Pennsylvania Transformer Company 1311
PTM’s second diesel locomotive acquisition also reflects products of the Keystone State, and of the Pittsburgh region in particular. Between 1867 and 1950, the H.K. Porter Company built more than 7,800 locomotives at its factory in Pittsburgh’s Lawrenceville neighborhood. Porter specialized in smaller locomotives for mines, mills and, especially during World War II, the U.S. military.
Locomotive 1311 was built for the U.S. Navy in 1942 and delivered to a facility in New Jersey, where it worked until declared surplus in 1955 and sold to a used equipment dealer. The following year, it was purchased by Pennsylvania Transformer Company in nearby Canonsburg, PA. It worked there in relative obscurity until displaced by a larger diesel about 1990, when it was placed in storage. PTM approached the successor, Pennsylvania Transformer Technology, Inc. (PTT), in 1998 and requested donation of the locomotive. PTT agreed, and not only gave 1311 to PTM but also allowed us to keep it at their plant while PTM volunteers repaired and repainted it. Transportation to the Museum was donated by the Pittsburgh & Ohio Central Railroad in May 2002.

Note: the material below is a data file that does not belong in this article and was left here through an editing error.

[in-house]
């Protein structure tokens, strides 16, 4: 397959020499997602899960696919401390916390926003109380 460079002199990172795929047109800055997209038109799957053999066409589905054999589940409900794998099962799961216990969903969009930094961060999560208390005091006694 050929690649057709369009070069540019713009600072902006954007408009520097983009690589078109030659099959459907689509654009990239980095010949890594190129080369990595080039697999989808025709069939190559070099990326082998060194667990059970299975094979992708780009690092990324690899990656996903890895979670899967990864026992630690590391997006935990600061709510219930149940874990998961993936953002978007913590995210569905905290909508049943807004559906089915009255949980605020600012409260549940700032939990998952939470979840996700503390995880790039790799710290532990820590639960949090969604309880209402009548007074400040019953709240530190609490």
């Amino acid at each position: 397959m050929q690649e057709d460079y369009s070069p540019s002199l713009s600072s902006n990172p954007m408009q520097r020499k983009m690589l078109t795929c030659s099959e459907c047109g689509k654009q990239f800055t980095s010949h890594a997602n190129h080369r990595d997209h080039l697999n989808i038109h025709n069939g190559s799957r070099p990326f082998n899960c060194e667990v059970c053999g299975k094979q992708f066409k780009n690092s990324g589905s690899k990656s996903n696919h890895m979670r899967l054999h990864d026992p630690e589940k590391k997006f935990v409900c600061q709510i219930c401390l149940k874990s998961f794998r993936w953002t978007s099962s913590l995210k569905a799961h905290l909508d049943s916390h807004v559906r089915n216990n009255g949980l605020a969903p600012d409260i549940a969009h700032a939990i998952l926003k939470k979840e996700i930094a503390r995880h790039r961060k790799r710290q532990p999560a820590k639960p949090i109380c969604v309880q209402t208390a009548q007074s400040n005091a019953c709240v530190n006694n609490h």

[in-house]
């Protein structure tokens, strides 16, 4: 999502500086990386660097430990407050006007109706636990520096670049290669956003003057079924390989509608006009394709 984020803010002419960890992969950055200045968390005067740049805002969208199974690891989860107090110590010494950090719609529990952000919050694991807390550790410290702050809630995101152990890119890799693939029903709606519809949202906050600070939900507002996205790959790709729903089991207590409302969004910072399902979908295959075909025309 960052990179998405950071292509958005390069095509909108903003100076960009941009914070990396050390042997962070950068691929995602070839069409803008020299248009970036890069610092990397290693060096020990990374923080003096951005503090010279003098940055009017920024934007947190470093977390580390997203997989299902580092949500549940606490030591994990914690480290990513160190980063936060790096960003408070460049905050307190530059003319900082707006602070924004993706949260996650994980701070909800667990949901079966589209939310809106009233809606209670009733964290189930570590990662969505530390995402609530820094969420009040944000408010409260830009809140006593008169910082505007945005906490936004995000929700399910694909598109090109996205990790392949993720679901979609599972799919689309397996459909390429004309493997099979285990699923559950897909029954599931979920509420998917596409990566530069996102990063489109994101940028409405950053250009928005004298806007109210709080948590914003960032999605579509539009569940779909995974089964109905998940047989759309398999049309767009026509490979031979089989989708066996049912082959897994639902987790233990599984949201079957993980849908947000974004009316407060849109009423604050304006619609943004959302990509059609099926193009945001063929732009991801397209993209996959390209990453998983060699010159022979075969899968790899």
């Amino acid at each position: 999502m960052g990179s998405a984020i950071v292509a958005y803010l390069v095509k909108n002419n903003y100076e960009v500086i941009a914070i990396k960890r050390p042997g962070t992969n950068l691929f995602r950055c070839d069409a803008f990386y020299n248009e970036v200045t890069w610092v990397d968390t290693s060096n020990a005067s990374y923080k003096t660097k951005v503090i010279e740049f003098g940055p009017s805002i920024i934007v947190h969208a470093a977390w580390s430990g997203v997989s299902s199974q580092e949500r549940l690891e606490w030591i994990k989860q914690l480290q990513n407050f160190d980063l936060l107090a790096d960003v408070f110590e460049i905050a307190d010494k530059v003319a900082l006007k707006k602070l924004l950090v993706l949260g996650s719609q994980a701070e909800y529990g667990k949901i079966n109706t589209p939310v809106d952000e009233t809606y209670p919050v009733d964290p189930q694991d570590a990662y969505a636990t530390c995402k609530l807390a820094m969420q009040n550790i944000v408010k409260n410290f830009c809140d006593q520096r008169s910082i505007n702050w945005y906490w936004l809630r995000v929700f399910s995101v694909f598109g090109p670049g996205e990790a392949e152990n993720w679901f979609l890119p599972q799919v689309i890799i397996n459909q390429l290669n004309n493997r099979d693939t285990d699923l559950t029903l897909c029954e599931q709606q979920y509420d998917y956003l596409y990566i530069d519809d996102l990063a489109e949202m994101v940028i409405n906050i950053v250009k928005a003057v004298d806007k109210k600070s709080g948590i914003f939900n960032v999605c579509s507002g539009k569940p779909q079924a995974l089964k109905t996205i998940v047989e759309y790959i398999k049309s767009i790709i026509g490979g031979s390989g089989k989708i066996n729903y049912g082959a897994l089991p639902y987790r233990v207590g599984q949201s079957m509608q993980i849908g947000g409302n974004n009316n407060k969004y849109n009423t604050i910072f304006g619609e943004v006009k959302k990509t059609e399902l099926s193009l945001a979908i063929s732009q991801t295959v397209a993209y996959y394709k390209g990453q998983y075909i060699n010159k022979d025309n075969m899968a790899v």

Locomotive 1311 weighs 43 tons and is powered by twin 150hp Cummins Diesel engines. Each engine drives a Westinghouse Electric generator, which in turn powers an electric motor in one of the trucks. As designed for slow switching service, 1311 is powerful for its size but is limited to a top speed of 20mph. It remains functional at PTM and, like B73, is occasionally operated for special events and to shift our storage boxcars when required.
86,000 lbs. (43 Tons)
Cummins Diesel Engines (2)
On Display, On Standard Gauge Siding